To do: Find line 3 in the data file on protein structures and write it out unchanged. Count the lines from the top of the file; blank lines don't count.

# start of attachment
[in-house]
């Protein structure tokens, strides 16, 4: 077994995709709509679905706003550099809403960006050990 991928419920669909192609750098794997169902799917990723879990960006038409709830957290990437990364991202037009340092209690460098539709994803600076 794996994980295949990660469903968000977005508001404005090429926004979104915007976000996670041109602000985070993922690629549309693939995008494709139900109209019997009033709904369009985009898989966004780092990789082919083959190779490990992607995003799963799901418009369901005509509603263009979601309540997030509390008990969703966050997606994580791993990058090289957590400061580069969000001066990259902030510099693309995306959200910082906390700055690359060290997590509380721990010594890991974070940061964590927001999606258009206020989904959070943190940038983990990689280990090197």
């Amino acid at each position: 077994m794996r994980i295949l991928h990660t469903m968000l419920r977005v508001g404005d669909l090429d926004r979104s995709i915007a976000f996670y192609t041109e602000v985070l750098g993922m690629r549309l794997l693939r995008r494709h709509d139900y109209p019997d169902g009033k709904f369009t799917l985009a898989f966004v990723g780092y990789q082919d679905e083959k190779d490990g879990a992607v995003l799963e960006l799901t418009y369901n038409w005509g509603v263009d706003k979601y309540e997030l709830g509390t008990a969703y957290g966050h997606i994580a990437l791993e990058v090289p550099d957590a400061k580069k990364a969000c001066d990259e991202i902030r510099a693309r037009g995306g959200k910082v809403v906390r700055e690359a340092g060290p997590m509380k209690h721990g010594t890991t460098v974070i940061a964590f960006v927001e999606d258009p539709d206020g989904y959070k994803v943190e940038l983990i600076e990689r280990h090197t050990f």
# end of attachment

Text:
């Amino acid at each position: 077994m794996r994980i295949l991928h990660t469903m968000l419920r977005v508001g404005d669909l090429d926004r979104s995709i915007a976000f996670y192609t041109e602000v985070l750098g993922m690629r549309l794997l693939r995008r494709h709509d139900y109209p019997d169902g009033k709904f369009t799917l985009a898989f966004v990723g780092y990789q082919d679905e083959k190779d490990g879990a992607v995003l799963e960006l799901t418009y369901n038409w005509g509603v263009d706003k979601y309540e997030l709830g509390t008990a969703y957290g966050h997606i994580a990437l791993e990058v090289p550099d957590a400061k580069k990364a969000c001066d990259e991202i902030r510099a693309r037009g995306g959200k910082v809403v906390r700055e690359a340092g060290p997590m509380k209690h721990g010594t890991t460098v974070i940061a964590f960006v927001e999606d258009p539709d206020g989904y959070k994803v943190e940038l983990i600076e990689r280990h090197t050990f």